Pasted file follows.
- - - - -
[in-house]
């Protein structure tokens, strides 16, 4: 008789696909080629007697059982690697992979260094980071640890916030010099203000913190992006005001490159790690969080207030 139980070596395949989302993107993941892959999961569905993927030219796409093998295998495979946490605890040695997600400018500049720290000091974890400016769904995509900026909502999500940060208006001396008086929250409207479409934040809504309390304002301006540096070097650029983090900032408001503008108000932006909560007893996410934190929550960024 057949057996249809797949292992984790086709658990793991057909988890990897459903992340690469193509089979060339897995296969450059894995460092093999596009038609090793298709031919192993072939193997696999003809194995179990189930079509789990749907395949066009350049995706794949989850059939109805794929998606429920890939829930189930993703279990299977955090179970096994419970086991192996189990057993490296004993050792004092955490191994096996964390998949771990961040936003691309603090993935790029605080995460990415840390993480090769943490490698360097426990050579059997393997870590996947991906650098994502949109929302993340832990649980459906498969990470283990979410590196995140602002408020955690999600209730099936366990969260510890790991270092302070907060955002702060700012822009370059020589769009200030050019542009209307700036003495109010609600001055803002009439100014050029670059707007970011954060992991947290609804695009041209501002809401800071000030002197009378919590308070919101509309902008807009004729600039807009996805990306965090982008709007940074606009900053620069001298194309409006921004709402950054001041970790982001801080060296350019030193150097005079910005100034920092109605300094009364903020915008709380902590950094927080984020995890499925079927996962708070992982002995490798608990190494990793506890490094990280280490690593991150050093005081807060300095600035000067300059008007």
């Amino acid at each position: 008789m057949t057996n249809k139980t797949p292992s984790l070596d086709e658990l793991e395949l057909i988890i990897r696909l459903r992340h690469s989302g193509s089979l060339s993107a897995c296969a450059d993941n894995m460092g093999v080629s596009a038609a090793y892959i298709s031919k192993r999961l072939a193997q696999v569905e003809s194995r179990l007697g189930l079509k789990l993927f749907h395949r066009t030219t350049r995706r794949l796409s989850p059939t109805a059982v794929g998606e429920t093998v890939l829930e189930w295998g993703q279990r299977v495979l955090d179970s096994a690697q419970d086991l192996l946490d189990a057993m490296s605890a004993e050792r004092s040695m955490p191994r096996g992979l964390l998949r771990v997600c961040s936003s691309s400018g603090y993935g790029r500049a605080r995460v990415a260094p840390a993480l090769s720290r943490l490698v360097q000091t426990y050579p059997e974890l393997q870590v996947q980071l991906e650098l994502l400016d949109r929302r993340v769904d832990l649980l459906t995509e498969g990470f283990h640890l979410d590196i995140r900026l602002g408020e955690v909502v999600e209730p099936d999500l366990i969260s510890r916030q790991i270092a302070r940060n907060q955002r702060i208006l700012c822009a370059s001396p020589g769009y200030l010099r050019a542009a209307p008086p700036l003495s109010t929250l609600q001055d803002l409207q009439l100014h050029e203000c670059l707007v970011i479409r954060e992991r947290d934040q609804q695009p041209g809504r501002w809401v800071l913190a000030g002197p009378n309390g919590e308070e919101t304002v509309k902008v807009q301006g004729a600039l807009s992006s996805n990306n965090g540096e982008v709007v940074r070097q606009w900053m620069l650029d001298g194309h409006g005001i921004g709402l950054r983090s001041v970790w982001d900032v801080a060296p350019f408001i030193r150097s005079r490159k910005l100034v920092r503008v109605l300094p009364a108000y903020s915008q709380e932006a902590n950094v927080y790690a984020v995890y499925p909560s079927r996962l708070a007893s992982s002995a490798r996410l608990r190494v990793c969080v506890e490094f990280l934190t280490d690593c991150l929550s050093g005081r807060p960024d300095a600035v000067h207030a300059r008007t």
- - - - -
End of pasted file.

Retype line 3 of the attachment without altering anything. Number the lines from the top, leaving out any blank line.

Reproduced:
């Amino acid at each position: 008789m057949t057996n249809k139980t797949p292992s984790l070596d086709e658990l793991e395949l057909i988890i990897r696909l459903r992340h690469s989302g193509s089979l060339s993107a897995c296969a450059d993941n894995m460092g093999v080629s596009a038609a090793y892959i298709s031919k192993r999961l072939a193997q696999v569905e003809s194995r179990l007697g189930l079509k789990l993927f749907h395949r066009t030219t350049r995706r794949l796409s989850p059939t109805a059982v794929g998606e429920t093998v890939l829930e189930w295998g993703q279990r299977v495979l955090d179970s096994a690697q419970d086991l192996l946490d189990a057993m490296s605890a004993e050792r004092s040695m955490p191994r096996g992979l964390l998949r771990v997600c961040s936003s691309s400018g603090y993935g790029r500049a605080r995460v990415a260094p840390a993480l090769s720290r943490l490698v360097q000091t426990y050579p059997e974890l393997q870590v996947q980071l991906e650098l994502l400016d949109r929302r993340v769904d832990l649980l459906t995509e498969g990470f283990h640890l979410d590196i995140r900026l602002g408020e955690v909502v999600e209730p099936d999500l366990i969260s510890r916030q790991i270092a302070r940060n907060q955002r702060i208006l700012c822009a370059s001396p020589g769009y200030l010099r050019a542009a209307p008086p700036l003495s109010t929250l609600q001055d803002l409207q009439l100014h050029e203000c670059l707007v970011i479409r954060e992991r947290d934040q609804q695009p041209g809504r501002w809401v800071l913190a000030g002197p009378n309390g919590e308070e919101t304002v509309k902008v807009q301006g004729a600039l807009s992006s996805n990306n965090g540096e982008v709007v940074r070097q606009w900053m620069l650029d001298g194309h409006g005001i921004g709402l950054r983090s001041v970790w982001d900032v801080a060296p350019f408001i030193r150097s005079r490159k910005l100034v920092r503008v109605l300094p009364a108000y903020s915008q709380e932006a902590n950094v927080y790690a984020v995890y499925p909560s079927r996962l708070a007893s992982s002995a490798r996410l608990r190494v990793c969080v506890e490094f990280l934190t280490d690593c991150l929550s050093g005081r807060p960024d300095a600035v000067h207030a300059r008007t």